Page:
For example, the SEC now legally requires brokers to apply risk controls before an order is placed – preventing orders like the one that started the flash crash from crushing the markets. Further, if there is an abrupt drop in a stock, all trading in that stock is paused. If the broader markets fall abruptly, the SEC and CFTC have mandated a uniform market-wide halt to trading. If you’re still curious, please read at least the executive summary of the SEC-CFTC report – it really answers a lot of questions and has a lot of data behind it. If you’re not still curious, just know that (a) the SEC and CFTC gathered and synthesized mountains of data to produce a comprehensive report, and (b) important fixes were made after the flash crash to prevent a recurrence in similar volatile markets, although more work still needs to be done. Does The Data Exist? “No one could say for sure what caused the flash crash – for the same reason no one could prove that high-frequency traders were front-running the orders of ordinary investors.
The reader is then led to infer that either the fear of Post-Only orders, or a fiery car crash due to the use of Post-Only orders, has scared everyone away from the stock market: “[T]he investing public had lost faith in the U.S. stock market. Since the flash crash back in May 2010, the S&P index had risen 65 percent, and yet trading volume was down 50 percent: For the first time in history, investors’ desire to trade had not risen with market prices. Before the flash crash, 67 percent of U.S. households owned stocks; by the end of 2013, only 52 percent did: the fantastic post-crisis bull market was noteworthy for how many Americans elected not to participate in it.” This is surprising for a number of reasons. Putting aside the numbers – which are actually wrong – the real surprise is why Lewis thinks people are wary of investing in the stock market today. It apparently is due to the twenty minutes of trading in 2010 known as the flash crash, and has nothing to do with losing $19.2 trillion dollars in the Financial Crisis. Really?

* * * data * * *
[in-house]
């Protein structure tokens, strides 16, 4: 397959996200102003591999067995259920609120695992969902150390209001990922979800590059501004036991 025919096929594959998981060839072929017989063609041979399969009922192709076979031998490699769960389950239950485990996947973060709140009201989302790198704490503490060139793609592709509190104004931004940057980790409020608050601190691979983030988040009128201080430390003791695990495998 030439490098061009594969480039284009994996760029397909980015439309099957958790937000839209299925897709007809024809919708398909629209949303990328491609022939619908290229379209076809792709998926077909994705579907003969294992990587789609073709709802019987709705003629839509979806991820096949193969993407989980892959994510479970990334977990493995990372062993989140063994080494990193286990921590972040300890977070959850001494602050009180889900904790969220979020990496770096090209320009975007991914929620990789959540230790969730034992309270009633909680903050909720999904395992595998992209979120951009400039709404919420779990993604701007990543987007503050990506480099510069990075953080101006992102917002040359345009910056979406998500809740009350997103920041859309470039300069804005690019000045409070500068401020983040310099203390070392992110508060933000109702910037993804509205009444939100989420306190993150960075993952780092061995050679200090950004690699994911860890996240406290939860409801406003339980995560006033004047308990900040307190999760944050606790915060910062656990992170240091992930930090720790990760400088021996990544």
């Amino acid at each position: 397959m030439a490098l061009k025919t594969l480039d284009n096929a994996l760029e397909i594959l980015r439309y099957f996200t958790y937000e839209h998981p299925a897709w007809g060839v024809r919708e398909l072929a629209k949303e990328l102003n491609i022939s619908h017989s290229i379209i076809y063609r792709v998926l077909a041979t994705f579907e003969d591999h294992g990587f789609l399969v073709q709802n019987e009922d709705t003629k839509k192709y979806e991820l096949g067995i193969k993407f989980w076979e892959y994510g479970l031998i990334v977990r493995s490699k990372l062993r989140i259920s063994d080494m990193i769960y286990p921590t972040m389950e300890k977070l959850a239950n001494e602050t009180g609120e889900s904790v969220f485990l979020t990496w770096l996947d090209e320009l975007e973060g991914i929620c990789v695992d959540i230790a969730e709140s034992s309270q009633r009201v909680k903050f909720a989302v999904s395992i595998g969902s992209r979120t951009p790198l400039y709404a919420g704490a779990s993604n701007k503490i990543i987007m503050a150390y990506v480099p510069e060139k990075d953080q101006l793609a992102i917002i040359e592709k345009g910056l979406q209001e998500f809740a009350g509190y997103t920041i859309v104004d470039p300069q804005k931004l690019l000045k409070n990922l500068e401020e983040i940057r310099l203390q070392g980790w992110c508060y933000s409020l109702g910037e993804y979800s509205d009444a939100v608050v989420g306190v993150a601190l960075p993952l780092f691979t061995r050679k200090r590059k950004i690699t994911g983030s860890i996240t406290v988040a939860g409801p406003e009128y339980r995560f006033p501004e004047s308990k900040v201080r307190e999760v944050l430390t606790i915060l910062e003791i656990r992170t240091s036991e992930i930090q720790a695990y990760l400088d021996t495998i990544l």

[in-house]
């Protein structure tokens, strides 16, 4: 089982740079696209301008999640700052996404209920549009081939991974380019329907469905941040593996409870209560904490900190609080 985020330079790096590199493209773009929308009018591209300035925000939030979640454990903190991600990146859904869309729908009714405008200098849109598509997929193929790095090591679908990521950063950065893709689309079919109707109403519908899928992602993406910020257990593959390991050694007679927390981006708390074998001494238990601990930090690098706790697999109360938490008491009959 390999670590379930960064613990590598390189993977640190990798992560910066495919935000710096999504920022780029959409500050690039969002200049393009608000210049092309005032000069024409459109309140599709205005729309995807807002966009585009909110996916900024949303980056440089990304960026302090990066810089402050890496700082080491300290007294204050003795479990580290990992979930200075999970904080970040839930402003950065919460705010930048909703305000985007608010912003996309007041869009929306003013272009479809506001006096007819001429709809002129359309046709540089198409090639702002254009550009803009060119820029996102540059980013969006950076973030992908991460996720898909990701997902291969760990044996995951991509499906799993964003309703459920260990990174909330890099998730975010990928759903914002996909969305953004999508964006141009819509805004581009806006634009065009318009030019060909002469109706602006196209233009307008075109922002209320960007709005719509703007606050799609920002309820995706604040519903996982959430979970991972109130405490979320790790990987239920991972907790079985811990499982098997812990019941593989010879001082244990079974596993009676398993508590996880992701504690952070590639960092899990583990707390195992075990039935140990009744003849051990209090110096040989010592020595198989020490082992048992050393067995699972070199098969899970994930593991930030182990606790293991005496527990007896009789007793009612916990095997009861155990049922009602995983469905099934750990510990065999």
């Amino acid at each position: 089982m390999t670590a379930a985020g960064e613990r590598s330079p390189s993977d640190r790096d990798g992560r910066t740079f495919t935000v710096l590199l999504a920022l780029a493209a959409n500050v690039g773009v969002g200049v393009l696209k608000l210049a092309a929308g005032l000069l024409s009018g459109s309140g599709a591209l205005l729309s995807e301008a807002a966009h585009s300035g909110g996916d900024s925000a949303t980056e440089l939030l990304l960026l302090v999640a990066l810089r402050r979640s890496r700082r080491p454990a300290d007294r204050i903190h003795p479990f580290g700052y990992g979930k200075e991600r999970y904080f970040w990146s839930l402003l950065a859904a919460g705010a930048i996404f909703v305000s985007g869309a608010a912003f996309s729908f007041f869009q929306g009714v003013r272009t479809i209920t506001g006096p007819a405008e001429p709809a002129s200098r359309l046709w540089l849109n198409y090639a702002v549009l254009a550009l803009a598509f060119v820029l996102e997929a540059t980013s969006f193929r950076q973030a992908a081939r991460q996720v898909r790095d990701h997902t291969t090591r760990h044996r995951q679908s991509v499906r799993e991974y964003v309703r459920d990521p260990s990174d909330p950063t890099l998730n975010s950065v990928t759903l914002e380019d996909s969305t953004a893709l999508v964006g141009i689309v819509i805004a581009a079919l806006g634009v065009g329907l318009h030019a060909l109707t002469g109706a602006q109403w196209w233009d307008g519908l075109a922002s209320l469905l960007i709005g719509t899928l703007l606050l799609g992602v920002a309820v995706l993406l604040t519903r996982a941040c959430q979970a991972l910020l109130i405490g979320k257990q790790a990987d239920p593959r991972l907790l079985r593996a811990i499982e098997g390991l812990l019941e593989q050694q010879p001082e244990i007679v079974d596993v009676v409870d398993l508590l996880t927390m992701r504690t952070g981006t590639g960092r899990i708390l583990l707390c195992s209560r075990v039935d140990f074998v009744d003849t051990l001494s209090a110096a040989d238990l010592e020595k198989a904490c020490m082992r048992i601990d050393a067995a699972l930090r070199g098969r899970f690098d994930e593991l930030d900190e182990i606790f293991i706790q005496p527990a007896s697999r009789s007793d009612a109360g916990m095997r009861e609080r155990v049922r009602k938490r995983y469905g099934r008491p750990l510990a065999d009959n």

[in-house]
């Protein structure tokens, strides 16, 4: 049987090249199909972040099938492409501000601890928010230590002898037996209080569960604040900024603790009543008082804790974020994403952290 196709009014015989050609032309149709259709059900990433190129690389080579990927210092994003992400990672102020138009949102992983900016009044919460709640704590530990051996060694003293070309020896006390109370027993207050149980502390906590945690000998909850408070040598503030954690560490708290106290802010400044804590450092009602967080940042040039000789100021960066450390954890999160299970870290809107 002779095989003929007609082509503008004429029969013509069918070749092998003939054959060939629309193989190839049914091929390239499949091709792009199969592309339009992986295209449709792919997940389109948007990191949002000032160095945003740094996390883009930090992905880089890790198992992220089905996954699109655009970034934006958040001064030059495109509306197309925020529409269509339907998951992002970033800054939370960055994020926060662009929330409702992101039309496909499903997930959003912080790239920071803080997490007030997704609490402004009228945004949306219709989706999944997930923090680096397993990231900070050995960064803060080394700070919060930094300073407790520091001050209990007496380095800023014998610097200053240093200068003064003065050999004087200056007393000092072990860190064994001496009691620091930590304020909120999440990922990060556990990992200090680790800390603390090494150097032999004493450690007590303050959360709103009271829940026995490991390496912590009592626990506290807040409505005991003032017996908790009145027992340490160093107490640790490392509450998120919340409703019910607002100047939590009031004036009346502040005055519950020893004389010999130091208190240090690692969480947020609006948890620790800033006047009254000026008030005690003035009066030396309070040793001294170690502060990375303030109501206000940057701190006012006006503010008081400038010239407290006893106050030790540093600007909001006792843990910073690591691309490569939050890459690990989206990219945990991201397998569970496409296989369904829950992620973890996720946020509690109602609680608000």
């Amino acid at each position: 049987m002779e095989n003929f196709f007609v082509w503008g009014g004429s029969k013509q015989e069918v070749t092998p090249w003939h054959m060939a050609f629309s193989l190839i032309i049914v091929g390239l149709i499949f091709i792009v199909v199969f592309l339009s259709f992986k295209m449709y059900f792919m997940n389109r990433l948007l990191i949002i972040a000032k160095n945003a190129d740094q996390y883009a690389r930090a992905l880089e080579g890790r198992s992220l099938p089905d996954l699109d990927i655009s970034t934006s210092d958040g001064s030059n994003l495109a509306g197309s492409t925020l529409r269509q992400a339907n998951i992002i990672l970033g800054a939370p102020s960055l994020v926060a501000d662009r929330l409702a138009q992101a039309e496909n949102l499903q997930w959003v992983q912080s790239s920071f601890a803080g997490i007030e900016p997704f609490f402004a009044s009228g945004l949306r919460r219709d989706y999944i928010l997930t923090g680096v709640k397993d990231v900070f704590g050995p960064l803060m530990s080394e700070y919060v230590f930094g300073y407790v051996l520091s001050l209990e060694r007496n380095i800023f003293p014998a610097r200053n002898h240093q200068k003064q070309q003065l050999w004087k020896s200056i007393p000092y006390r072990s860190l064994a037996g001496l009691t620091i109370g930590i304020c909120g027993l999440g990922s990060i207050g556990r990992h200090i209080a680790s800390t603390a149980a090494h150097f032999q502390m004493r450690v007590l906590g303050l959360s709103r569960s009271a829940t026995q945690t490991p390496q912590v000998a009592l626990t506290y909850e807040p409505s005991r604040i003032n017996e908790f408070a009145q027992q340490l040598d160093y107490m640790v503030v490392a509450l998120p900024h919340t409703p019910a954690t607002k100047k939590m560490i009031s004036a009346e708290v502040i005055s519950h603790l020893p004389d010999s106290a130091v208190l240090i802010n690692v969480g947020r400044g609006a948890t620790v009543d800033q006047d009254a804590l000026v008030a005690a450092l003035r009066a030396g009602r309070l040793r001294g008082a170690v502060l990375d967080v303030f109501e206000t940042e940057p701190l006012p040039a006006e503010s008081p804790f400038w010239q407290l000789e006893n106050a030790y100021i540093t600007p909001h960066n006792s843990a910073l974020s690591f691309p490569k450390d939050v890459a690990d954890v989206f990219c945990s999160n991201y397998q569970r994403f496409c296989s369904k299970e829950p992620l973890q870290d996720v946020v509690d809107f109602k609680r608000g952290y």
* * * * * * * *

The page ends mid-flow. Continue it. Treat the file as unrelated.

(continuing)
The answer is an unequivocal no. So perhaps a better question is: why, if in 200-plus pages, Lewis is going to put forth only three real-world examples purporting a vast market-wide conspiracy of front-running, would he choose this one? If this was one of the most credible and compelling anecdotes, one wonders what less-believable evidence was edited out. The Flash Crash Conspiracy Theory For stock market pundits, the flash crash of May 6, 2010, when the stock market and stock futures markets plunged 6% and recovered only twenty minutes later, is something of a Rorschach test. For data-driven analysts, this was an opportunity to dive deep into the complexity of the derivatives and equities markets, evaluate how they had failed, and fix it. Another group, however, gleefully rubbed their hands together in anticipation of a witch-hunt indulging their favorite conspiracy theory: high-frequency traders gone wild.
The Crisis of Crowding: Quant Copycats, Ugly Models, and the New Crash Normal by Ludwig B. Chincarini
affirmative action, asset-backed security, automated trading system, bank run, banking crisis, Basel III, Bernie Madoff, Black-Scholes formula, buttonwood tree, Carmen Reinhart, central bank independence, collapse of Lehman Brothers, collateralized debt obligation, collective bargaining, corporate governance, correlation coefficient, Credit Default Swap, credit default swaps / collateralized debt obligations, delta neutral, discounted cash flows, diversification, diversified portfolio, family office, financial innovation, financial intermediation, fixed income, Flash crash, full employment, Gini coefficient, high net worth, hindsight bias, housing crisis, implied volatility, income inequality, interest rate derivative, interest rate swap, labour mobility, liquidity trap, London Interbank Offered Rate, Long Term Capital Management, low skilled workers, margin call, market design, market fundamentalism, merger arbitrage, Mexican peso crisis / tequila crisis, moral hazard, mortgage debt, Northern Rock, Occupy movement, oil shock, price stability, quantitative easing, quantitative hedge fund, quantitative trading / quantitative ﬁnance, Ralph Waldo Emerson, regulatory arbitrage, Renaissance Technologies, risk tolerance, risk-adjusted returns, Robert Shiller, Robert Shiller, Ronald Reagan, Sharpe ratio, short selling, sovereign wealth fund, speech recognition, statistical arbitrage, statistical model, systematic trading, The Great Moderation, too big to fail, transaction costs, value at risk, yield curve, zero-coupon bond